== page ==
The Art of Duck Balancing

The chances are that you have come to this page because you are having difficulty solving one of my duck balancing puzzles on http://www.geocaching.com.

If not you may want to try to solve the puzzles first.

Ducks of different species sit on perches that are suspended from the roofs of their duck houses. Each species is a different weight (you can ignore the weight of the perches) and your job is to work out which species fill vacant spaces indicated by question marks.

First a little basic physics. The further away a duck sits from the fulcrum (the hanging point) the more it will tip the perch – so if two ducks balance a perch and one is sitting one position away from the fulcrum whilst the other is three positions away, the one nearest the fulcrum weighs three times more.

You firstly need to determine the relative weights of each species of duck. To do this identify a perch where there are no question marks – in the example below the lower perch – and look at this in isolation.

Firstly you can ignore the yellow duck standing on the fulcrum as, clearly, this does not tip the lower perch in either direction. This leaves one yellow duck one position to the left which is balanced by two blue ducks to the right. Following the principle described above, the right hand blue duck is twice the distance from the fulcrum so effectively counts as two ducks in terms of the leverage it exerts – so in total three blue ducks are the equivalent of one yellow duck (which counts as a single being only one position away).

So a yellow duck weighs three times more than a blue one (1 yellow duck = 3 blue ducks, although I’ll try to avoid algebra).

From now one we will work in the lowest unit – i.e. blue ducks. In the illustration below I have shown in “blue duck units”, B, the relative values of the ducks when considering the effect on the lower perch. The left hand yellow duck is worth 3 blue, the other yellow duck has no effect and therefore no value, the blue duck one position away counts as one blue, and the far right hand duck is worth 2 blues. We now have to look at the effect of the lower perch on the upper one.

The position of the birds along the lower perch has no effect on the upper perch, but the point at which it is attached to the upper perch is significant. Add up the weights (in blue duck units) of the birds on the lower perch and the total comes to 8 as shown in red figures in the box. However, as the perch is attached two positions away on the top perch, the relative weight is 16 blue ducks.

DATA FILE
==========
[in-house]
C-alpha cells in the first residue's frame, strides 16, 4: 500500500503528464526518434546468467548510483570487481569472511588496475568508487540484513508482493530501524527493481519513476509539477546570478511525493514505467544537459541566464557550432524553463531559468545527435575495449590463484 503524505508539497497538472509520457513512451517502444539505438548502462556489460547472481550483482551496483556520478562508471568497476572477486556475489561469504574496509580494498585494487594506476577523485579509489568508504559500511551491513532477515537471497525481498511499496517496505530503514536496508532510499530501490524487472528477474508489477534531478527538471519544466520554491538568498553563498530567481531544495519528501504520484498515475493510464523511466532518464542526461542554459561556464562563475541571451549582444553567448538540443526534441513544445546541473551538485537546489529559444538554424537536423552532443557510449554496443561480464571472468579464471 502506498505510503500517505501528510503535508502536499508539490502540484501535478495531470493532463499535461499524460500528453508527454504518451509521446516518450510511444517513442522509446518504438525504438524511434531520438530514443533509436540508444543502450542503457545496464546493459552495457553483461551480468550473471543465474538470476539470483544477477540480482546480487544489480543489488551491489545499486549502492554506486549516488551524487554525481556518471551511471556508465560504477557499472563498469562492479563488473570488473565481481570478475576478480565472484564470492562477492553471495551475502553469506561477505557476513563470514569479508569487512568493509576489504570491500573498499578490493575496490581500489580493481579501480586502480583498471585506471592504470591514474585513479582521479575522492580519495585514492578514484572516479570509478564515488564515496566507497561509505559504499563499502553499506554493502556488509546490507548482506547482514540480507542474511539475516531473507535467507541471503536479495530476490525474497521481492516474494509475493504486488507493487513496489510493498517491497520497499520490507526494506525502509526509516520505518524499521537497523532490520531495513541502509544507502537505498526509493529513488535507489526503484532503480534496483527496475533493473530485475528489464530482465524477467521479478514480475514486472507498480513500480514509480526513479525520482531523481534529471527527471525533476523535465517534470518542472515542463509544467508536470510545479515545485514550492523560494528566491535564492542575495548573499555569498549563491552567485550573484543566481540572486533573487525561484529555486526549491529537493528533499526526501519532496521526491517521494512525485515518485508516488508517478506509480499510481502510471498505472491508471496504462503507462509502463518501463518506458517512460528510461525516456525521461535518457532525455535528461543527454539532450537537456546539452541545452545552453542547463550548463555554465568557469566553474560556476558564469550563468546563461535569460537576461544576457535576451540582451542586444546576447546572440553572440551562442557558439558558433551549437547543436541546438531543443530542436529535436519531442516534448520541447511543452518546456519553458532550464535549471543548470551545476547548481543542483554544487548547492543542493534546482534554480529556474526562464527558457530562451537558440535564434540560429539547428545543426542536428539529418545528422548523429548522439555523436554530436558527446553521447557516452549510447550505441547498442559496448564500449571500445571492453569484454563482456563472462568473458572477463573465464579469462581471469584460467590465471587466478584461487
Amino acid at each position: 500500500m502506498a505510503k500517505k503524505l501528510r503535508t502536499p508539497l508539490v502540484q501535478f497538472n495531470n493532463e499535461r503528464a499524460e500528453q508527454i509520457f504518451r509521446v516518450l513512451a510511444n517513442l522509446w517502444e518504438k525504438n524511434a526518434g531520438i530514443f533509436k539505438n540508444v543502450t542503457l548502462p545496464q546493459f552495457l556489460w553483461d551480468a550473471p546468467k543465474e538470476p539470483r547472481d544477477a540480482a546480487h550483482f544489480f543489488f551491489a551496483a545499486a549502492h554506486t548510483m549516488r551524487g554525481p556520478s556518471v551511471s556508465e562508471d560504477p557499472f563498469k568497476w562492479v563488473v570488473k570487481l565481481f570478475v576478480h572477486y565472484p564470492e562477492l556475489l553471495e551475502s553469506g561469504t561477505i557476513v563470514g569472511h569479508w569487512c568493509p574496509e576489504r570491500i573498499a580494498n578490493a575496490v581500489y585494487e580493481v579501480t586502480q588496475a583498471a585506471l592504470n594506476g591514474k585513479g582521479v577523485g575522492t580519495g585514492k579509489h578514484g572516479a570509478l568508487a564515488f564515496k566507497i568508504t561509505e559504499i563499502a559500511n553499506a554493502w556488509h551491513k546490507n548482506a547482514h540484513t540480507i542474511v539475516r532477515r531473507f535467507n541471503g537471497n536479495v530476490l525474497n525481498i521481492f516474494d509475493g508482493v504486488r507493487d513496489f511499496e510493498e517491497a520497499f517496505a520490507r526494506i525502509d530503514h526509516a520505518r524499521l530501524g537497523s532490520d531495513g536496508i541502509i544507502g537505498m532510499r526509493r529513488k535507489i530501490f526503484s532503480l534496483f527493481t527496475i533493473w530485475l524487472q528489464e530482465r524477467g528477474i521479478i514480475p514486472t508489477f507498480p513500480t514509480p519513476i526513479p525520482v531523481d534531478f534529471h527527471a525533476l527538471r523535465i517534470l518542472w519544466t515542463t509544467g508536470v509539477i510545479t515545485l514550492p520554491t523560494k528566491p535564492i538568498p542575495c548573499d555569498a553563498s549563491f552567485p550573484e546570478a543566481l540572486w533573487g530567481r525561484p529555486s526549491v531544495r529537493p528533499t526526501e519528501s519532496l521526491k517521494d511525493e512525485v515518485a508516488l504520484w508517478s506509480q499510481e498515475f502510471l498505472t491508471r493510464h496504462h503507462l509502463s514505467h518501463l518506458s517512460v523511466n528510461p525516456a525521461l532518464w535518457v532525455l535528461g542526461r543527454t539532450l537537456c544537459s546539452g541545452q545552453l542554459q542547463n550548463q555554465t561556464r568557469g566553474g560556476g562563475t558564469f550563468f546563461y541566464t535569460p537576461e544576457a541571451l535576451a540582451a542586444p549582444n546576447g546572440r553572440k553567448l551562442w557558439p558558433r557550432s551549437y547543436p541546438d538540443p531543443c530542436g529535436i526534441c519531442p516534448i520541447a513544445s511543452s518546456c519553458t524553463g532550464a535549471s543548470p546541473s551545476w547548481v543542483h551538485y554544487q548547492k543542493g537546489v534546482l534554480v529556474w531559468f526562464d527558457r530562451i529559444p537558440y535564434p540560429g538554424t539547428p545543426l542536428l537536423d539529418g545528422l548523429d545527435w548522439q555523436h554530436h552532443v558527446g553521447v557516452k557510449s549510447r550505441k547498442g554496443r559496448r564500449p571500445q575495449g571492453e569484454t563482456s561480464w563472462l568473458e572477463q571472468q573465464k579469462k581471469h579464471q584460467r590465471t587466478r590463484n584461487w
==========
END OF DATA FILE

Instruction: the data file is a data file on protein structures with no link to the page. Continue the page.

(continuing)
Now look at the right hand side of the top perch remembering that a yellow duck weighs three times a blue one. So the two ducks are worth 6 and 9 blues as shown – a total of 15 blues. To balance we need one more blue duck at the first position so the missing duck is blue!

Quack!

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4 Responses to The Art of Duck Balancing

  1. Thank you for explaining how to do these puzzles and I have come up with the correct answer. However I don’t see how your 2 yellow ducks and 2 blue ducks on the left add up to 8. I can only get to 6.

  2. chiptheduck says:

    Hi Sue

    The ducks have different values on each level and you need to work on the lower level first.

    On the lower level they have the values shown in blue relative to the point at which this perch is suspended (3, 0 1 and 2 reading from left to right). For example the second from the left has no effect on tipping the lower perch because it is at the hanging point (so no value).

    However, when looking at the effect that the whole lower perch has on the upper level every duck counts, and each yellow duck counts as 3 blue (left to right 3 + 3 + 1 + 1, i.e. the red figures). Their position on the lower perch is not important to their weight, but the fact that the lower perch is suspended two positions away from the hanging point on the top perch doubles their value to 16.

    I hope this explains it.

  3. mmelling23 says:

    Hello! I am having difficulty in solving the puzzle – my question is, where should I start?

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